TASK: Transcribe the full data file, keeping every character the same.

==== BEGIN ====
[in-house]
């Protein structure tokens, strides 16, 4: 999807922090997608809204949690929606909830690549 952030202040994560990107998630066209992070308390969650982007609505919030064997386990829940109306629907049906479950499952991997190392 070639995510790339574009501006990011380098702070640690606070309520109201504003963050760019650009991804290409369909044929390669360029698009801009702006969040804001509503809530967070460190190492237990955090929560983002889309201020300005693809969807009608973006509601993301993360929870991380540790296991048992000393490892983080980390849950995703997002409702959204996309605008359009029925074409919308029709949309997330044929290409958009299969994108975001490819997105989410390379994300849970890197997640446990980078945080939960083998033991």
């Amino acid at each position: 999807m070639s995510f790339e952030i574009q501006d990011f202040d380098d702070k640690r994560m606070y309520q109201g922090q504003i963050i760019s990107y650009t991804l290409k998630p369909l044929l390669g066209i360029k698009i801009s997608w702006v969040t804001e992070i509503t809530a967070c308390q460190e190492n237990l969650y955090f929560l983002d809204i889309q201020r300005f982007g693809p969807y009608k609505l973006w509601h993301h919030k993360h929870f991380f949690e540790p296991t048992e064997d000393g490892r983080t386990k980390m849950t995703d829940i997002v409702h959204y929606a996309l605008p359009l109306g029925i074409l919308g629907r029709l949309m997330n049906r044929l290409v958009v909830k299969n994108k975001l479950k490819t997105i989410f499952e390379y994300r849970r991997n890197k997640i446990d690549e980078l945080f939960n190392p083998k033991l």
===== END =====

[in-house]
């Protein structure tokens, strides 16, 4: 999807922090997608809204949690929606909830690549 952030202040994560990107998630066209992070308390969650982007609505919030064997386990829940109306629907049906479950499952991997190392 070639995510790339574009501006990011380098702070640690606070309520109201504003963050760019650009991804290409369909044929390669360029698009801009702006969040804001509503809530967070460190190492237990955090929560983002889309201020300005693809969807009608973006509601993301993360929870991380540790296991048992000393490892983080980390849950995703997002409702959204996309605008359009029925074409919308029709949309997330044929290409958009299969994108975001490819997105989410390379994300849970890197997640446990980078945080939960083998033991």
């Amino acid at each position: 999807m070639s995510f790339e952030i574009q501006d990011f202040d380098d702070k640690r994560m606070y309520q109201g922090q504003i963050i760019s990107y650009t991804l290409k998630p369909l044929l390669g066209i360029k698009i801009s997608w702006v969040t804001e992070i509503t809530a967070c308390q460190e190492n237990l969650y955090f929560l983002d809204i889309q201020r300005f982007g693809p969807y009608k609505l973006w509601h993301h919030k993360h929870f991380f949690e540790p296991t048992e064997d000393g490892r983080t386990k980390m849950t995703d829940i997002v409702h959204y929606a996309l605008p359009l109306g029925i074409l919308g629907r029709l949309m997330n049906r044929l290409v958009v909830k299969n994108k975001l479950k490819t997105i989410f499952e390379y994300r849970r991997n890197k997640i446990d690549e980078l945080f939960n190392p083998k033991l």